Sunday, October 27, 2013

Doomsday Preppers on NatGeo, in the Virginia mountains and on Kansas plains

In preparation for National Geographic Channel’s “American Blackout” later Sunday night, NatGeo aired some provocative episodes of “Doomsday Preppers”.

On “Let Her Rip”, a woman in southwestern Virginia somewhere deep in the mountains explains her concern that a nuclear blast is inevitable and that one effect would be an electromagnetic pulse effect. Another possibility would be a solar flare.    She, her boyfriend and teen son have built up considerable resources, including a water-wheel that can generate battery power.  She has also built a trebuchet catapult weapon.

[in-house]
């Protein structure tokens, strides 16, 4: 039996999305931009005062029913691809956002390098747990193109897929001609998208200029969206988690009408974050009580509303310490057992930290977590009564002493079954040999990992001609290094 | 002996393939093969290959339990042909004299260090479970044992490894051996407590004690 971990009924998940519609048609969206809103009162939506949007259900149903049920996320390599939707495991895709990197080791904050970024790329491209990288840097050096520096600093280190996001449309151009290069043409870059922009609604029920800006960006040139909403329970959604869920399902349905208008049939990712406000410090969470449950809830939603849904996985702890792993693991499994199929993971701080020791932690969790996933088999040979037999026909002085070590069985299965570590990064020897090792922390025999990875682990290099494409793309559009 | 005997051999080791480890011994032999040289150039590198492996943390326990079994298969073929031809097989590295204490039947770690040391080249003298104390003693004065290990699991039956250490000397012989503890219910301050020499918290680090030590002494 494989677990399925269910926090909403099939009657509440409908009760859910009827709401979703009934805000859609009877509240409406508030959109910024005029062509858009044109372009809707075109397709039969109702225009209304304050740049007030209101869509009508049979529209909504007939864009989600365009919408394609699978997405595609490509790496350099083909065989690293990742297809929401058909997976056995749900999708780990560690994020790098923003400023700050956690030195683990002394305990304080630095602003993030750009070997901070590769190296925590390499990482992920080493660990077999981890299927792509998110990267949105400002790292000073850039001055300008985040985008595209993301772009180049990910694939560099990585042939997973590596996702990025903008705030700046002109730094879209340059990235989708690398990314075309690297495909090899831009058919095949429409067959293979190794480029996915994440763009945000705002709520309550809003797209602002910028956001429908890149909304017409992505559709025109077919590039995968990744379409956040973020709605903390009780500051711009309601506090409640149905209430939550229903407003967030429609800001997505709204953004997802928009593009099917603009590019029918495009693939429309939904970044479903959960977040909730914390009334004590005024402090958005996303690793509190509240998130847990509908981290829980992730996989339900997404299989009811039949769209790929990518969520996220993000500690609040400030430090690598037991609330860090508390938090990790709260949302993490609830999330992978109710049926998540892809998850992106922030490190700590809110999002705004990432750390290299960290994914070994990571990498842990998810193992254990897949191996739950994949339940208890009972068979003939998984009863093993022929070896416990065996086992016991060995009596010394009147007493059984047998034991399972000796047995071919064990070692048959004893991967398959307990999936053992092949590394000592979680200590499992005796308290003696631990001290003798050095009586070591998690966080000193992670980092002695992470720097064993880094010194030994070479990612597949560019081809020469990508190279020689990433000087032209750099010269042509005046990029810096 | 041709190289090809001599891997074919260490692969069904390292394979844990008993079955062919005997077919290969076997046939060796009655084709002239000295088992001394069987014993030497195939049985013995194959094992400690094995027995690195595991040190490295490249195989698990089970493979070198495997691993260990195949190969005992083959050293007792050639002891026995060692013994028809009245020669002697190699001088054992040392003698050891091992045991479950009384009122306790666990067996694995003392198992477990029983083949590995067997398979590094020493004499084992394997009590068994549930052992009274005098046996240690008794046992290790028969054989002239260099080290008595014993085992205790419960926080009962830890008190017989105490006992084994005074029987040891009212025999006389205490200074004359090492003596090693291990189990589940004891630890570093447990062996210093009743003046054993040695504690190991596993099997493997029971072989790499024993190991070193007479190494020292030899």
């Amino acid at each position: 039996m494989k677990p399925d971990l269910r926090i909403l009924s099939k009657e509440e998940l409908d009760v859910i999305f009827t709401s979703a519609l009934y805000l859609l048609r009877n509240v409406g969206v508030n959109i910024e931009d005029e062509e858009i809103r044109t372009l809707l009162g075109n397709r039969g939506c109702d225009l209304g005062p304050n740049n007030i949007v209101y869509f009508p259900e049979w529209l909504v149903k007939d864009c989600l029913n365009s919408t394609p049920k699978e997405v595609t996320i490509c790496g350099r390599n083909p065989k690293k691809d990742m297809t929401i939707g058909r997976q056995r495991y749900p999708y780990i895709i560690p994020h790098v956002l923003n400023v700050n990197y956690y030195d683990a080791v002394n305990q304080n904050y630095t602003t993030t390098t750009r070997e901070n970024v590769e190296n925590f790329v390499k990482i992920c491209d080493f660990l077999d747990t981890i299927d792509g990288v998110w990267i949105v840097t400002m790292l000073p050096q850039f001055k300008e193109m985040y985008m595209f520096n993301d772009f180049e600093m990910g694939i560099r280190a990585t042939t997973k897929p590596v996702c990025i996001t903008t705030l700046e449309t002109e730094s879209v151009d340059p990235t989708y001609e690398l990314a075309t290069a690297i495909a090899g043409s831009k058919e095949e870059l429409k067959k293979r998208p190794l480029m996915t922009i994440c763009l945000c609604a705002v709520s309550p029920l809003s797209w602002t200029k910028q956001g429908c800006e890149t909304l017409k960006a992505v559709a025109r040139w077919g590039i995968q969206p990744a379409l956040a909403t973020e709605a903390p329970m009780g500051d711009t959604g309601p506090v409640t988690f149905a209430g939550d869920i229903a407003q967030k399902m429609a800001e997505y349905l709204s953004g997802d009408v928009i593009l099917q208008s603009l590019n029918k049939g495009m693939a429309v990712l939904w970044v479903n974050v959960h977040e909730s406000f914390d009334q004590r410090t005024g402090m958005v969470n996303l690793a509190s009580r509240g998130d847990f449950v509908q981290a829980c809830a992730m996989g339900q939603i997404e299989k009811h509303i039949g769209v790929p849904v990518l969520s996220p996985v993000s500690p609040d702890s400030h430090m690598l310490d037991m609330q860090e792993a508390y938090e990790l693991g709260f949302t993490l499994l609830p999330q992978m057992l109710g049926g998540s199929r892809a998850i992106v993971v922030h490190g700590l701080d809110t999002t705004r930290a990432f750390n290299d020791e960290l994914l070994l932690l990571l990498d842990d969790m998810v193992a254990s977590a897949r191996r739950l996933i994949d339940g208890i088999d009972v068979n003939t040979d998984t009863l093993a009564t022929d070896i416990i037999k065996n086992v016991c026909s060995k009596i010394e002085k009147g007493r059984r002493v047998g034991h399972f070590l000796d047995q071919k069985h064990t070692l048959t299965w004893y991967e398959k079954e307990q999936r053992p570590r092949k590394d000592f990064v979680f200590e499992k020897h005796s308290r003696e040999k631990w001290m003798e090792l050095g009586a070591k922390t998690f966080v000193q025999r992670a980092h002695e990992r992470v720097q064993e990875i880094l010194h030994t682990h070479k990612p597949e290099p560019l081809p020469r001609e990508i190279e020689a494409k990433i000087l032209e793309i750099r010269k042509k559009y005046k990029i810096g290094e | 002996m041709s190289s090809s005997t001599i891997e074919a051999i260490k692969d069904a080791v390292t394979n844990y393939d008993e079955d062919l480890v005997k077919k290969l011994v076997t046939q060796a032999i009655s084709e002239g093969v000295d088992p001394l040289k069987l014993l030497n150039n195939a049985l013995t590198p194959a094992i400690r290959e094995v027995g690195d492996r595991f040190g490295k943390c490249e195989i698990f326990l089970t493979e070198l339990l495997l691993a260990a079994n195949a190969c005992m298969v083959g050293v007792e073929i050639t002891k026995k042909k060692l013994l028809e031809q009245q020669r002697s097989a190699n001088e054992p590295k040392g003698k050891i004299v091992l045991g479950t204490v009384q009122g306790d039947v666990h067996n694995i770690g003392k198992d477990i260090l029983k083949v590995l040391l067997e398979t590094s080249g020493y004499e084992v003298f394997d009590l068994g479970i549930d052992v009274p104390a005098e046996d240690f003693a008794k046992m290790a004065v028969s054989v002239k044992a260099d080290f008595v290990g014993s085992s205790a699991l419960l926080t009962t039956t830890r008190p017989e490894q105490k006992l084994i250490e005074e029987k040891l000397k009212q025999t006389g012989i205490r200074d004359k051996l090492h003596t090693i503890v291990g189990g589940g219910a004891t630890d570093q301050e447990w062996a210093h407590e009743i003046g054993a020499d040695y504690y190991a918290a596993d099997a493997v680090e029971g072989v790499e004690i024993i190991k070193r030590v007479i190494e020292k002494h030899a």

She believes martial law would ensue and the government would try to confiscate her weapons. But she also tries not to attract attention as her family lives quietly in the mountains.

The location attracted my attention because I have visited an intentional community in the Virginia Piedmont (Twin Oaks), probably 150 miles away from her location.

The series gives an “X-Factor” score on how well prepared someone is to survive. 

The second half of the hour shows a young man, Joe, who quits a job in Kansas City and build a survival home in Kansas 70 miles away.  He uses some technology lightly but lives completely off the grid.  He even takes his family  away from its fortress home to see if it can live on nothing.

Both Doomsday Preppers seemed to feel that western dependence on technology makes everyone vulnerable to enemy attack.  

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